Tuesday, 7 August 2012

Three o'clock in the morning

I should have put the light on.

I should have put the light on, but there's an unspoken rule at 3.00am - keep it as dark as possible, don't wake him, don't wake yourself.

So I leave the switch alone and feel my way around the edge of the bed, safely past the corner of the bedstead that regularly bruises my right knee, across the room and out of the door. Three steps past our wall of books; no reaching out, for fear of bringing the piles of paperbacks crashing to the floor. Then the start of the white wooden bannister and the top of the stairs.

With one hand stretching out for the rail, and the other for the wall, I move a foot forward until it's hovering in mid-air above the step I'm sure is there. I lower it slowly, oh so carefully, until I feel the graze of carpet beneath my toes. Two steps more and I've reached the turn of the stairs. It comes too soon, I was almost certain there were three steps here, but the jarring through my leg tells me I've tried to walk through a space that isn't there.

I should have put the light on.

I should have put the light on when I miscounted the steps; reclaimed my confidence in the house, in myself. But I carry on, arm stretching out for the bannister on my left, the sleeve of my dressing gown lightly brushing the wall to my right, balancing between them and once again reaching out for the fall of the step.

And as I hover at the top, I see it. As clear as day. No falling away of the stairs; just falling. A helpless headlong hurtle down; my elbow finding the hard wood of the bannister, my back scraping against the edge of a step; then another; then another, finally coming to a halt as my foot strikes hard into the glass panel of the front door.

Lying there, my leg turned at an angle I've never seen before, my back feeling like it's been attacked by a cheese-grater, the darkness seems blacker than ever. Somewhere above my head is the light switch, but it's too high, I can't reach it.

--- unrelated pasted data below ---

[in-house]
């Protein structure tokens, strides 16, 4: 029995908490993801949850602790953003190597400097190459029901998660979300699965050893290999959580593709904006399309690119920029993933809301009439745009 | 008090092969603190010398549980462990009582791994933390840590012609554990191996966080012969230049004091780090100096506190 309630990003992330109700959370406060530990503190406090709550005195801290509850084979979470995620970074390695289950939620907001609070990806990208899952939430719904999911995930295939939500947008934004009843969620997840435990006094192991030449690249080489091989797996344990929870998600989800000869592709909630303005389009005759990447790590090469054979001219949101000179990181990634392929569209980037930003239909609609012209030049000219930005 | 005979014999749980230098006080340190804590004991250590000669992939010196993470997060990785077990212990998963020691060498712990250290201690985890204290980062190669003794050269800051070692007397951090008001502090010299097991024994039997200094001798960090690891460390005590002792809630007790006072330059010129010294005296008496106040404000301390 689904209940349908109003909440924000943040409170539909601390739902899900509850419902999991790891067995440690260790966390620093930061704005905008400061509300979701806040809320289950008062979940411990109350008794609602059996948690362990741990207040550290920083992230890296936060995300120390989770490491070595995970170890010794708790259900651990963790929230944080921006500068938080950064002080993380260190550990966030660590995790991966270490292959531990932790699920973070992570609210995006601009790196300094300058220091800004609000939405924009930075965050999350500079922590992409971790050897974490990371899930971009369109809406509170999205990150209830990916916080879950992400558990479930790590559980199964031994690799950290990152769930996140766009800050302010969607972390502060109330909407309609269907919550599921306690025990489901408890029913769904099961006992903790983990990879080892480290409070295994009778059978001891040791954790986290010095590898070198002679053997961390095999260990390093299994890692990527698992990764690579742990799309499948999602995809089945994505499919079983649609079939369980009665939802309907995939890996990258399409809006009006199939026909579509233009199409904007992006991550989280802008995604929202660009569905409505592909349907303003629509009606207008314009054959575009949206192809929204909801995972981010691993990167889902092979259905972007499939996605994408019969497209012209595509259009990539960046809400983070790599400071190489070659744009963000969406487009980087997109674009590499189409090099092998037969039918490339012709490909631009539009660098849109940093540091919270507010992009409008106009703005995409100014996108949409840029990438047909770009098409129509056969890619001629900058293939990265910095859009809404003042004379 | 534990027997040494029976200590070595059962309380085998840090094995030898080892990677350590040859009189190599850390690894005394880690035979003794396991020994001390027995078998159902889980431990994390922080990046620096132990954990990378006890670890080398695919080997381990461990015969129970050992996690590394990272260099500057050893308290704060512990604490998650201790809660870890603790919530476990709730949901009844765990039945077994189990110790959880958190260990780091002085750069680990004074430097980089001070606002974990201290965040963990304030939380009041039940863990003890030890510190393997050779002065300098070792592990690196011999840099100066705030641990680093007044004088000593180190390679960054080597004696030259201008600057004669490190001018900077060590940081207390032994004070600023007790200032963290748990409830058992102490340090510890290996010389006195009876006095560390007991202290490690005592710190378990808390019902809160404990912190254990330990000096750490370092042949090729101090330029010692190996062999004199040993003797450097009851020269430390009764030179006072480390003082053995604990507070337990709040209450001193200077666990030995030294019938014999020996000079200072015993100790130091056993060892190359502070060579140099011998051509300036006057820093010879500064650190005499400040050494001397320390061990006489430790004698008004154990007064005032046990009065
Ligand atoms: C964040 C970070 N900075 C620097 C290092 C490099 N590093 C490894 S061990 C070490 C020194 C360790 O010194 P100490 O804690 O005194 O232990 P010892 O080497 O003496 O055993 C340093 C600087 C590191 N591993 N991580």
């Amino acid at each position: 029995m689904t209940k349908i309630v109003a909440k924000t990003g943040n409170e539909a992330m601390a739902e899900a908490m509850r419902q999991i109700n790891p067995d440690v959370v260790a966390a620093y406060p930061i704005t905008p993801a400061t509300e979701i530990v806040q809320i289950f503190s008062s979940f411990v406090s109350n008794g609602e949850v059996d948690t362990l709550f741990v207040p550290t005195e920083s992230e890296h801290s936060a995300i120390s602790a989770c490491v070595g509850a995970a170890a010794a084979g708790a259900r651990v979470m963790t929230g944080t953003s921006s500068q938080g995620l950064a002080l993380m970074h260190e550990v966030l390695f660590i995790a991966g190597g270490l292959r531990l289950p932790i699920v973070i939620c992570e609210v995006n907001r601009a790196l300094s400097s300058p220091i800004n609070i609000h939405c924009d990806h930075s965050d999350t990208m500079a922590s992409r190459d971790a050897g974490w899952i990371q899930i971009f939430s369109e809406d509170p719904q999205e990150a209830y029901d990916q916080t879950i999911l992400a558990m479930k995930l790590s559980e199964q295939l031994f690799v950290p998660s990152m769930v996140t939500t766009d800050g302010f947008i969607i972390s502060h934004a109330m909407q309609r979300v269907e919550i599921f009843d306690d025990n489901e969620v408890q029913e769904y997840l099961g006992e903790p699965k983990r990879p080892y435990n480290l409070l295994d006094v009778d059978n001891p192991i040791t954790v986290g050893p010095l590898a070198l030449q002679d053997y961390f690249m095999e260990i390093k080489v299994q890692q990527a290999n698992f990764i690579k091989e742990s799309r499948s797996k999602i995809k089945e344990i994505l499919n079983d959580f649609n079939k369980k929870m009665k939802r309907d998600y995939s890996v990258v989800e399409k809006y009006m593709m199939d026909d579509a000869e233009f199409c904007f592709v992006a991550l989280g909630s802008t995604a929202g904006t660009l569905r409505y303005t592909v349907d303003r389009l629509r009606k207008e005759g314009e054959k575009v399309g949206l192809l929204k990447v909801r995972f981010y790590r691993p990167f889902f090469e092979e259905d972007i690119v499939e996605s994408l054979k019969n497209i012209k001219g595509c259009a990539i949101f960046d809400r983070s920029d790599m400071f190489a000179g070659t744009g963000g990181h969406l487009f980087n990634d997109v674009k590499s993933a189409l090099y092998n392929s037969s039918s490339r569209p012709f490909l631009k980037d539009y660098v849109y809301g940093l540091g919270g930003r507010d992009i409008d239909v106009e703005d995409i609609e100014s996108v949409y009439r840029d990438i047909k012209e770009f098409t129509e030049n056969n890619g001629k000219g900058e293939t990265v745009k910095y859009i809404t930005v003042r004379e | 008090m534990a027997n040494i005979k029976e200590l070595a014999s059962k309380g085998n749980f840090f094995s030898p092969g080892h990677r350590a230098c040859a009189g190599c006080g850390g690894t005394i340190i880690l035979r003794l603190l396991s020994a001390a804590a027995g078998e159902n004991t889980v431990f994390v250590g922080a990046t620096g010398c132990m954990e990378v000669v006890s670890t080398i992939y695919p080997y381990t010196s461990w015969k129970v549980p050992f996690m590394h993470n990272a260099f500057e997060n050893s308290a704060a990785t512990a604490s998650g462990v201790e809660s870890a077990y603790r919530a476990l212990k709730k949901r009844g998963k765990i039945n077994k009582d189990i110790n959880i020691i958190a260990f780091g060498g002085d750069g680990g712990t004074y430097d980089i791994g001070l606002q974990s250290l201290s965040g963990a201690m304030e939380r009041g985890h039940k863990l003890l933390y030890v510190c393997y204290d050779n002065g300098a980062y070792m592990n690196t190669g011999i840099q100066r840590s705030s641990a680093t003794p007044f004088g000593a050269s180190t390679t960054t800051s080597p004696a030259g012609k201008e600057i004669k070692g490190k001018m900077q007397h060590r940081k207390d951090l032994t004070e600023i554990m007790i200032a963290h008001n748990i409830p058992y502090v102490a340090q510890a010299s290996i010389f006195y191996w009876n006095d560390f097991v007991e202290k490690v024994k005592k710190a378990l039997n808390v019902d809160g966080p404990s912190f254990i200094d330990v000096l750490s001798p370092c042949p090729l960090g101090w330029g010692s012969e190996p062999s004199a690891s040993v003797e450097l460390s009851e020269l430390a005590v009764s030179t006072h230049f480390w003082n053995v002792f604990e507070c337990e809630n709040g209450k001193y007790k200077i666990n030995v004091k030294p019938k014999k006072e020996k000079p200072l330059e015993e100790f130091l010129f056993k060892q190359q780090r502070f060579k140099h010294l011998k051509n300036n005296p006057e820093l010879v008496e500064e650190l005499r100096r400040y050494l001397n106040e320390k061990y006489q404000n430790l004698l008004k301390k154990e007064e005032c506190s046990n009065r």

I see it all.

Then I put the light on, and continue down the stairs.

17 comments:

Hillary said...

I always see the worst that could happen. As you say, it's the little things, the small decisions.

mybabyjohn/Delores said...

That sort of thing makes for a stiff and sore morning.

ND Mitchell said...

Really clever piece of writing. I love the vivid description of the "fall". The back feeling like its been attacked by a cheese-grater part is brilliant. I actually fell today whilst out an RSPB wildlife sanctuary (D'oh)-I was trying to "help" my son down a muddy ridge and I fell onto a tree trunk and your description sums up exactly how my back feels just now!! As ever, so well written.

Joanne Noragon said...

Saved by the forseen.

Nari said...

I was holding my breath the entire time. I'm glad you turned the light on, in your mind as well as the one on the wall.

Anne said...

This could mean so many things; from the literal sense to the most metaphysical one. Like always, you managed to describe what could be a daily event into one that is utterly full of meaning.

Shea Goff said...

genius.

raymond alexander kukkee said...

A wonderful piece of writing! Painful, but wonderful!

Blissed-Out Grandma said...

Oh, my. Having fallen a few times lately (though not so dramatically) I was getting upset on your behalf. So glad you switched on the light! (Also, as I rehab my broken leg I think every day of your post about standing up to put on one's undies.) :-)

Philip said...

Put that light out.

Starlight said...

It seems that, in theory, you know very well where you should and shouldn't step. :) I hope you didn't hurt yourself.

Bill Dameron said...

And this is exactly why I live in a one story home. Well, that and because that is all we could afford.

Technogran said...

My heart was in my mouth there for a moment Sharon! It'll be me actually doing this as my slippers are far too big and keep slipping off my feet as I descend our stairs. The times I tell myself to get a new pair but I suppose I'll wait until I'm laid prone in a hospital bed....

Lady Jennie said...

I thought it was real. Yikes.

Baglady said...

Love this piece. As someone who runs scenarios in her head I completely understand your vision of a scraped and broken Sharon at the foot of the stairs. You were right to put the light on.

Fab.

Jacksquatch Detangled said...

Okay...where's your next post! Addicted!

Shopgirl said...

A sense of fear, fatigue and suspense well conveyed in this piece. I'm a frequent 3am waker and walker, so am somewhat familiar with the sensation. Thank you for sharing...